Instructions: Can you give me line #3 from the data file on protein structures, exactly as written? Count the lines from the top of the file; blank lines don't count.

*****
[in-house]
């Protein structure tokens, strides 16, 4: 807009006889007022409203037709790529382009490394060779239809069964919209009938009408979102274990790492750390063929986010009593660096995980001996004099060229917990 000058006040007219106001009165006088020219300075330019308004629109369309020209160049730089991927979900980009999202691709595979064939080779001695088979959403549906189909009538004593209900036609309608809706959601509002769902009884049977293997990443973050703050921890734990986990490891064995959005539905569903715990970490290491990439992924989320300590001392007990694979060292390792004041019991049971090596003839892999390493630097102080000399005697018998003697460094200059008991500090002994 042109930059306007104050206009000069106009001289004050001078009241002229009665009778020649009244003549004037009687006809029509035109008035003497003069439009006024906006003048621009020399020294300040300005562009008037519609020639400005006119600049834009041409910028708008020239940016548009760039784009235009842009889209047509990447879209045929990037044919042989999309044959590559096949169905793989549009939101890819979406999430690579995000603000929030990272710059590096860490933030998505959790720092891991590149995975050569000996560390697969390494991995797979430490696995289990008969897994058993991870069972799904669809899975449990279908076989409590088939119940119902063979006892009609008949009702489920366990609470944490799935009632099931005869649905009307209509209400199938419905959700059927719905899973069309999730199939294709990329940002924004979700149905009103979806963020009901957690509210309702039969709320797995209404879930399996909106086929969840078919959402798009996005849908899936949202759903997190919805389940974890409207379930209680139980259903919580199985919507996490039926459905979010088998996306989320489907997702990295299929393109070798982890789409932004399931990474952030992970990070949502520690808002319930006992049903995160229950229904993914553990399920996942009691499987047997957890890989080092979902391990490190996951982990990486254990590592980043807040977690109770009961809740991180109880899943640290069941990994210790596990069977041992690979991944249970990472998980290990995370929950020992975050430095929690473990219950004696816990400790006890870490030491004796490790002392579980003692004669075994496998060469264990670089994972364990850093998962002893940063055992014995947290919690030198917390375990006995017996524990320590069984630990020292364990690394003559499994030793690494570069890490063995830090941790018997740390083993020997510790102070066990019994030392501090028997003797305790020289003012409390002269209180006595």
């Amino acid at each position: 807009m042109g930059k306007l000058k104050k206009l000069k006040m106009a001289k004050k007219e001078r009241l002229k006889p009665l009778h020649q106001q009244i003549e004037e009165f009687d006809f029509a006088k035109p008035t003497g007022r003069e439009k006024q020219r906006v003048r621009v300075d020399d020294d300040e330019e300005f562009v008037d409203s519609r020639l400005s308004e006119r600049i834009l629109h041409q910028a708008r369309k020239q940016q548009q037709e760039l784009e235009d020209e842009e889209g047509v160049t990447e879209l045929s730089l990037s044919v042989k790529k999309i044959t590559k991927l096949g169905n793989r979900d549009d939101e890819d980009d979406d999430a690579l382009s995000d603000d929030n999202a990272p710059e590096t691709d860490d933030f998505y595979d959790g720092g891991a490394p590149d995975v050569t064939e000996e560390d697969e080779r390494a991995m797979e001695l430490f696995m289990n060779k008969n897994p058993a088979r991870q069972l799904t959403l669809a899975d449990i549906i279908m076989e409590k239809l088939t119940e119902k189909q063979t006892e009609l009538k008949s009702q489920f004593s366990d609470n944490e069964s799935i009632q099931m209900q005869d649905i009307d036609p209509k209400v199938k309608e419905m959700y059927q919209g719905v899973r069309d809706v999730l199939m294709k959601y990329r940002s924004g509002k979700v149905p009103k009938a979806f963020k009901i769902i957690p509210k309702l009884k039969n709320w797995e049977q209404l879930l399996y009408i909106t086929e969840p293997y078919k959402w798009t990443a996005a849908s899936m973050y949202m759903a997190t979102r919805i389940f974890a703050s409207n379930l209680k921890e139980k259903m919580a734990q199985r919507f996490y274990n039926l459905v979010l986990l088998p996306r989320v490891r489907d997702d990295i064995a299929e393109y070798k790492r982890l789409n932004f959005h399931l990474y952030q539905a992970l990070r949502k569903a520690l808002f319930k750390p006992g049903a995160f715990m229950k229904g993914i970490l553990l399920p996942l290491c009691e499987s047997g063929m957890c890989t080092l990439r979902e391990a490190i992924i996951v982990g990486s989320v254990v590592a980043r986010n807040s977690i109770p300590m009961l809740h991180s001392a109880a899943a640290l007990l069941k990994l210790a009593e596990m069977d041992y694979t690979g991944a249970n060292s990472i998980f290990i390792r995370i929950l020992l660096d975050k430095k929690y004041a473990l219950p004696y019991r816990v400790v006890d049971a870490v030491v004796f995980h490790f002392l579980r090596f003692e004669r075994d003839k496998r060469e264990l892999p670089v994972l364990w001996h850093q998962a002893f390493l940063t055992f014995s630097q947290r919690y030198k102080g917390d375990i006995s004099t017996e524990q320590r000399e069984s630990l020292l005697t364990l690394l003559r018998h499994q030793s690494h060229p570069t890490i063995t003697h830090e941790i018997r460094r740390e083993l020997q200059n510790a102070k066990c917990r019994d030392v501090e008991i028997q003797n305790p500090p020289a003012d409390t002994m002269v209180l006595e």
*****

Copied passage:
């Amino acid at each position: 807009m042109g930059k306007l000058k104050k206009l000069k006040m106009a001289k004050k007219e001078r009241l002229k006889p009665l009778h020649q106001q009244i003549e004037e009165f009687d006809f029509a006088k035109p008035t003497g007022r003069e439009k006024q020219r906006v003048r621009v300075d020399d020294d300040e330019e300005f562009v008037d409203s519609r020639l400005s308004e006119r600049i834009l629109h041409q910028a708008r369309k020239q940016q548009q037709e760039l784009e235009d020209e842009e889209g047509v160049t990447e879209l045929s730089l990037s044919v042989k790529k999309i044959t590559k991927l096949g169905n793989r979900d549009d939101e890819d980009d979406d999430a690579l382009s995000d603000d929030n999202a990272p710059e590096t691709d860490d933030f998505y595979d959790g720092g891991a490394p590149d995975v050569t064939e000996e560390d697969e080779r390494a991995m797979e001695l430490f696995m289990n060779k008969n897994p058993a088979r991870q069972l799904t959403l669809a899975d449990i549906i279908m076989e409590k239809l088939t119940e119902k189909q063979t006892e009609l009538k008949s009702q489920f004593s366990d609470n944490e069964s799935i009632q099931m209900q005869d649905i009307d036609p209509k209400v199938k309608e419905m959700y059927q919209g719905v899973r069309d809706v999730l199939m294709k959601y990329r940002s924004g509002k979700v149905p009103k009938a979806f963020k009901i769902i957690p509210k309702l009884k039969n709320w797995e049977q209404l879930l399996y009408i909106t086929e969840p293997y078919k959402w798009t990443a996005a849908s899936m973050y949202m759903a997190t979102r919805i389940f974890a703050s409207n379930l209680k921890e139980k259903m919580a734990q199985r919507f996490y274990n039926l459905v979010l986990l088998p996306r989320v490891r489907d997702d990295i064995a299929e393109y070798k790492r982890l789409n932004f959005h399931l990474y952030q539905a992970l990070r949502k569903a520690l808002f319930k750390p006992g049903a995160f715990m229950k229904g993914i970490l553990l399920p996942l290491c009691e499987s047997g063929m957890c890989t080092l990439r979902e391990a490190i992924i996951v982990g990486s989320v254990v590592a980043r986010n807040s977690i109770p300590m009961l809740h991180s001392a109880a899943a640290l007990l069941k990994l210790a009593e596990m069977d041992y694979t690979g991944a249970n060292s990472i998980f290990i390792r995370i929950l020992l660096d975050k430095k929690y004041a473990l219950p004696y019991r816990v400790v006890d049971a870490v030491v004796f995980h490790f002392l579980r090596f003692e004669r075994d003839k496998r060469e264990l892999p670089v994972l364990w001996h850093q998962a002893f390493l940063t055992f014995s630097q947290r919690y030198k102080g917390d375990i006995s004099t017996e524990q320590r000399e069984s630990l020292l005697t364990l690394l003559r018998h499994q030793s690494h060229p570069t890490i063995t003697h830090e941790i018997r460094r740390e083993l020997q200059n510790a102070k066990c917990r019994d030392v501090e008991i028997q003797n305790p500090p020289a003012d409390t002994m002269v209180l006595e």